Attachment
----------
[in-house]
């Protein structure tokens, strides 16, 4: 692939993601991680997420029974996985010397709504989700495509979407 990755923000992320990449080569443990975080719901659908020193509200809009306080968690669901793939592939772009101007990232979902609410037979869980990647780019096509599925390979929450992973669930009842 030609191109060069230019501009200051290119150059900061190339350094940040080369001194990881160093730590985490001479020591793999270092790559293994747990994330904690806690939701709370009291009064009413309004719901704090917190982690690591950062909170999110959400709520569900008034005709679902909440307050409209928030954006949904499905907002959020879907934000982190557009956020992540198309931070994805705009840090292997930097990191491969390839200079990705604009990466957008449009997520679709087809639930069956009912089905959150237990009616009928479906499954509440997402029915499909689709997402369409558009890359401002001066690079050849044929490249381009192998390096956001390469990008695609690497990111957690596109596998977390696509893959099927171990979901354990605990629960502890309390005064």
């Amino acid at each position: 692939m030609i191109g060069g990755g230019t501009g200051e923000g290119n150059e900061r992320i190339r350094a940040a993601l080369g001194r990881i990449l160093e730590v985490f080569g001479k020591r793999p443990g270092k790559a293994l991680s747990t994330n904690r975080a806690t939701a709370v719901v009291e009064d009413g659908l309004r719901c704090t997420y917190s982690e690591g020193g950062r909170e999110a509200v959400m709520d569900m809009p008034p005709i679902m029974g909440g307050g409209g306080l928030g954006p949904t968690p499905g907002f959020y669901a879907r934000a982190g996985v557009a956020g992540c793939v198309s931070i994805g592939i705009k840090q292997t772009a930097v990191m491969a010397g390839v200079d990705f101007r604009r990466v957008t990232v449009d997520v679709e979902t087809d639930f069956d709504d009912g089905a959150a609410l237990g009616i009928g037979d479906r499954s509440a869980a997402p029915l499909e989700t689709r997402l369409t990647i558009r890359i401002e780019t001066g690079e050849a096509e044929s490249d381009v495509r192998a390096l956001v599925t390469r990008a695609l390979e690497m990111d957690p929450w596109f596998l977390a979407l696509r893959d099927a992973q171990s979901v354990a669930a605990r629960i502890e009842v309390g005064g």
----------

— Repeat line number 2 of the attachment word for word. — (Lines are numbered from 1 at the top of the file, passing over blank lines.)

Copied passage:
């Protein structure tokens, strides 16, 4: 692939993601991680997420029974996985010397709504989700495509979407 990755923000992320990449080569443990975080719901659908020193509200809009306080968690669901793939592939772009101007990232979902609410037979869980990647780019096509599925390979929450992973669930009842 030609191109060069230019501009200051290119150059900061190339350094940040080369001194990881160093730590985490001479020591793999270092790559293994747990994330904690806690939701709370009291009064009413309004719901704090917190982690690591950062909170999110959400709520569900008034005709679902909440307050409209928030954006949904499905907002959020879907934000982190557009956020992540198309931070994805705009840090292997930097990191491969390839200079990705604009990466957008449009997520679709087809639930069956009912089905959150237990009616009928479906499954509440997402029915499909689709997402369409558009890359401002001066690079050849044929490249381009192998390096956001390469990008695609690497990111957690596109596998977390696509893959099927171990979901354990605990629960502890309390005064």